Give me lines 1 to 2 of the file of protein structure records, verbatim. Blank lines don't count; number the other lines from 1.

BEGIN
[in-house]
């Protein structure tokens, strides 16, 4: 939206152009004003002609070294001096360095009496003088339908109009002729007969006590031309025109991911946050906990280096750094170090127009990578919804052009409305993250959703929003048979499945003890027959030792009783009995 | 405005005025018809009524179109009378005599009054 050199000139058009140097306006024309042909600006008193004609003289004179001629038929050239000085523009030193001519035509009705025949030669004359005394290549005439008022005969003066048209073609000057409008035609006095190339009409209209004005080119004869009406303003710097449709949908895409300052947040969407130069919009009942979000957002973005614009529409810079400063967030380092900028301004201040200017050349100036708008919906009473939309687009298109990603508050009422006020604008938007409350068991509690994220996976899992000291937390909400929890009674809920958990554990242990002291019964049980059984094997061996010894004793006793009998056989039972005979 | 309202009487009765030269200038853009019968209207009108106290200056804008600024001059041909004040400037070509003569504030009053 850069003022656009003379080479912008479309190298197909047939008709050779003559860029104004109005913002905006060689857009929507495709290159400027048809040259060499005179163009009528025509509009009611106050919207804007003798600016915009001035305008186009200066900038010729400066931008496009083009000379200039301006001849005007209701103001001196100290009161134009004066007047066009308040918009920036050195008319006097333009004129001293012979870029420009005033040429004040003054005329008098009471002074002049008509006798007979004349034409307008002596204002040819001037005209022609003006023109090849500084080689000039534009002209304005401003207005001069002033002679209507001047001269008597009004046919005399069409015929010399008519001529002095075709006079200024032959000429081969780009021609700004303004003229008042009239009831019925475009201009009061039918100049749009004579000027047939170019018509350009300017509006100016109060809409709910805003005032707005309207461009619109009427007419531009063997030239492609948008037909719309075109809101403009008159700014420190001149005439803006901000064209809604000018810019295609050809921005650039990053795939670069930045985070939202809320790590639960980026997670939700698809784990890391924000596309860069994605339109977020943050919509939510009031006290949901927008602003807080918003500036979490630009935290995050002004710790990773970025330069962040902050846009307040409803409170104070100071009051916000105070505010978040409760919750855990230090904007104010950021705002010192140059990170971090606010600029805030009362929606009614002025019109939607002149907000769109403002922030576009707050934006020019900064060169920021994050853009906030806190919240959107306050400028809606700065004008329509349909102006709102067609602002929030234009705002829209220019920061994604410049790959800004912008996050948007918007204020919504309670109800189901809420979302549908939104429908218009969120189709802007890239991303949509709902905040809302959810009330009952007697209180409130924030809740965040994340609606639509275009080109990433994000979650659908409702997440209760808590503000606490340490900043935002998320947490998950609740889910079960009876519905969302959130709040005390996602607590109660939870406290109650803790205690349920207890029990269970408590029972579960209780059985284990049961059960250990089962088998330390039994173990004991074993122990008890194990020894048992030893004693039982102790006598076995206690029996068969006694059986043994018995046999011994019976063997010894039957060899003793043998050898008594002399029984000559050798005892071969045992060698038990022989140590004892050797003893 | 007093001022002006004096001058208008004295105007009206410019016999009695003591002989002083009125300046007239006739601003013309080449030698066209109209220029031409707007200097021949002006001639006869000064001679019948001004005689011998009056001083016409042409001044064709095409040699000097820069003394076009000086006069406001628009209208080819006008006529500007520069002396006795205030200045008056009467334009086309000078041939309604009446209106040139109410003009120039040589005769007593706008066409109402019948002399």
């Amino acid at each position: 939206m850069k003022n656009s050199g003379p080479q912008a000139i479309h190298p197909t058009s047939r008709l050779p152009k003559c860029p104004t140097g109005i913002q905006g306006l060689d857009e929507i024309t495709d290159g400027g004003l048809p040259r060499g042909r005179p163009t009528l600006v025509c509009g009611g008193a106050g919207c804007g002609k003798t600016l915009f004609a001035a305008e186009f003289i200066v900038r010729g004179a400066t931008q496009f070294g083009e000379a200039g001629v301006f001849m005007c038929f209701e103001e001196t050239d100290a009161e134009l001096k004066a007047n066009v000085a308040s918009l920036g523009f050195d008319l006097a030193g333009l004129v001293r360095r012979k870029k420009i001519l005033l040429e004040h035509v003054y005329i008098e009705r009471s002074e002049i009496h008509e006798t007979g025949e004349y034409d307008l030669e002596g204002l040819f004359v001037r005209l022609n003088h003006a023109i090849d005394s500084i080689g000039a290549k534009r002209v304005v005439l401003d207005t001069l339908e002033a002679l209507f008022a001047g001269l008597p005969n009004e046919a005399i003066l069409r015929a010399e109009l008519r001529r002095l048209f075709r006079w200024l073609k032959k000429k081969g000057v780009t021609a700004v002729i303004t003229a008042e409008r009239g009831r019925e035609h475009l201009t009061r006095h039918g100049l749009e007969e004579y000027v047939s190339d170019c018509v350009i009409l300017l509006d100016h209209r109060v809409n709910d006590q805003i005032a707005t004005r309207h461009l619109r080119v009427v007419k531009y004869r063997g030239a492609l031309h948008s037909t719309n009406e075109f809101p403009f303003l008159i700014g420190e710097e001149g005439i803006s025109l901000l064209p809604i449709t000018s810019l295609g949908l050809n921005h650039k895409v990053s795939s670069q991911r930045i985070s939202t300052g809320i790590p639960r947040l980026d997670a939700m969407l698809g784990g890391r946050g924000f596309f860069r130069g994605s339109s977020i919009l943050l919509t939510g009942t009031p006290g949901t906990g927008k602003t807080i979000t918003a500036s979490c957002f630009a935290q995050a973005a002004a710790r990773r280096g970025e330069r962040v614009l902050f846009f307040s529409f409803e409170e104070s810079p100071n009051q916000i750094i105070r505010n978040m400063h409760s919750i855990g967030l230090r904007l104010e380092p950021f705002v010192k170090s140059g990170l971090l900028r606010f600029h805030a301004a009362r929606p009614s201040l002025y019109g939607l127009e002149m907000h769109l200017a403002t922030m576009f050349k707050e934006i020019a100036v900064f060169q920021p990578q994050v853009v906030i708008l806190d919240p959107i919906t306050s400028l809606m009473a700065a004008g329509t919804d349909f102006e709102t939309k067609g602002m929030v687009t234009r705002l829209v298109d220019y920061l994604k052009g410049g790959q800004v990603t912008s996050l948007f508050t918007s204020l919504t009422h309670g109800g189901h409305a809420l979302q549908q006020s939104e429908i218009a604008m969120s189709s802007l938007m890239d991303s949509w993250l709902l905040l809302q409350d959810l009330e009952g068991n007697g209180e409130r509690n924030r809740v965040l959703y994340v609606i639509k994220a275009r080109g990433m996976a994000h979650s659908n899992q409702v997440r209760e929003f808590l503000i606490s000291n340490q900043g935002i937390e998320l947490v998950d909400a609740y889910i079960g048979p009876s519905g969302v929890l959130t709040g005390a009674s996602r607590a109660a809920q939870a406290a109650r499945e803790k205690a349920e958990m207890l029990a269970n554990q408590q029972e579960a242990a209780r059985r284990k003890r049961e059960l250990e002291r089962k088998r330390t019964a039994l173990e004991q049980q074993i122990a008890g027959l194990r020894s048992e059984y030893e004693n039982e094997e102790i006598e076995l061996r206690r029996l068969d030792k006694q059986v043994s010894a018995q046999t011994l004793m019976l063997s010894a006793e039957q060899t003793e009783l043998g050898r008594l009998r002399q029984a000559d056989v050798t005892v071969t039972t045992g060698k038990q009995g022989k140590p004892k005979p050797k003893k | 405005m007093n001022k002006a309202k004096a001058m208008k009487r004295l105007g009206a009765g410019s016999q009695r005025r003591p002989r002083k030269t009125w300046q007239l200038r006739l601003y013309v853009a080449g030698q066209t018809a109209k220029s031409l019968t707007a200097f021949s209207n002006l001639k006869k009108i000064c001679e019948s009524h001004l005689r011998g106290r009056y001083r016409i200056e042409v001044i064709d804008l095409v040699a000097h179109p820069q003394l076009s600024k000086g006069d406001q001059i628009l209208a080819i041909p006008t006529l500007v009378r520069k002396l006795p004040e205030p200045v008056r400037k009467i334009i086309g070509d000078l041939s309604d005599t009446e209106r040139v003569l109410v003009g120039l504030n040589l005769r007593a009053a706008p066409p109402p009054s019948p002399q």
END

[in-house]
């Protein structure tokens, strides 16, 4: 939206152009004003002609070294001096360095009496003088339908109009002729007969006590031309025109991911946050906990280096750094170090127009990578919804052009409305993250959703929003048979499945003890027959030792009783009995 | 405005005025018809009524179109009378005599009054 050199000139058009140097306006024309042909600006008193004609003289004179001629038929050239000085523009030193001519035509009705025949030669004359005394290549005439008022005969003066048209073609000057409008035609006095190339009409209209004005080119004869009406303003710097449709949908895409300052947040969407130069919009009942979000957002973005614009529409810079400063967030380092900028301004201040200017050349100036708008919906009473939309687009298109990603508050009422006020604008938007409350068991509690994220996976899992000291937390909400929890009674809920958990554990242990002291019964049980059984094997061996010894004793006793009998056989039972005979 | 309202009487009765030269200038853009019968209207009108106290200056804008600024001059041909004040400037070509003569504030009053 850069003022656009003379080479912008479309190298197909047939008709050779003559860029104004109005913002905006060689857009929507495709290159400027048809040259060499005179163009009528025509509009009611106050919207804007003798600016915009001035305008186009200066900038010729400066931008496009083009000379200039301006001849005007209701103001001196100290009161134009004066007047066009308040918009920036050195008319006097333009004129001293012979870029420009005033040429004040003054005329008098009471002074002049008509006798007979004349034409307008002596204002040819001037005209022609003006023109090849500084080689000039534009002209304005401003207005001069002033002679209507001047001269008597009004046919005399069409015929010399008519001529002095075709006079200024032959000429081969780009021609700004303004003229008042009239009831019925475009201009009061039918100049749009004579000027047939170019018509350009300017509006100016109060809409709910805003005032707005309207461009619109009427007419531009063997030239492609948008037909719309075109809101403009008159700014420190001149005439803006901000064209809604000018810019295609050809921005650039990053795939670069930045985070939202809320790590639960980026997670939700698809784990890391924000596309860069994605339109977020943050919509939510009031006290949901927008602003807080918003500036979490630009935290995050002004710790990773970025330069962040902050846009307040409803409170104070100071009051916000105070505010978040409760919750855990230090904007104010950021705002010192140059990170971090606010600029805030009362929606009614002025019109939607002149907000769109403002922030576009707050934006020019900064060169920021994050853009906030806190919240959107306050400028809606700065004008329509349909102006709102067609602002929030234009705002829209220019920061994604410049790959800004912008996050948007918007204020919504309670109800189901809420979302549908939104429908218009969120189709802007890239991303949509709902905040809302959810009330009952007697209180409130924030809740965040994340609606639509275009080109990433994000979650659908409702997440209760808590503000606490340490900043935002998320947490998950609740889910079960009876519905969302959130709040005390996602607590109660939870406290109650803790205690349920207890029990269970408590029972579960209780059985284990049961059960250990089962088998330390039994173990004991074993122990008890194990020894048992030893004693039982102790006598076995206690029996068969006694059986043994018995046999011994019976063997010894039957060899003793043998050898008594002399029984000559050798005892071969045992060698038990022989140590004892050797003893 | 007093001022002006004096001058208008004295105007009206410019016999009695003591002989002083009125300046007239006739601003013309080449030698066209109209220029031409707007200097021949002006001639006869000064001679019948001004005689011998009056001083016409042409001044064709095409040699000097820069003394076009000086006069406001628009209208080819006008006529500007520069002396006795205030200045008056009467334009086309000078041939309604009446209106040139109410003009120039040589005769007593706008066409109402019948002399």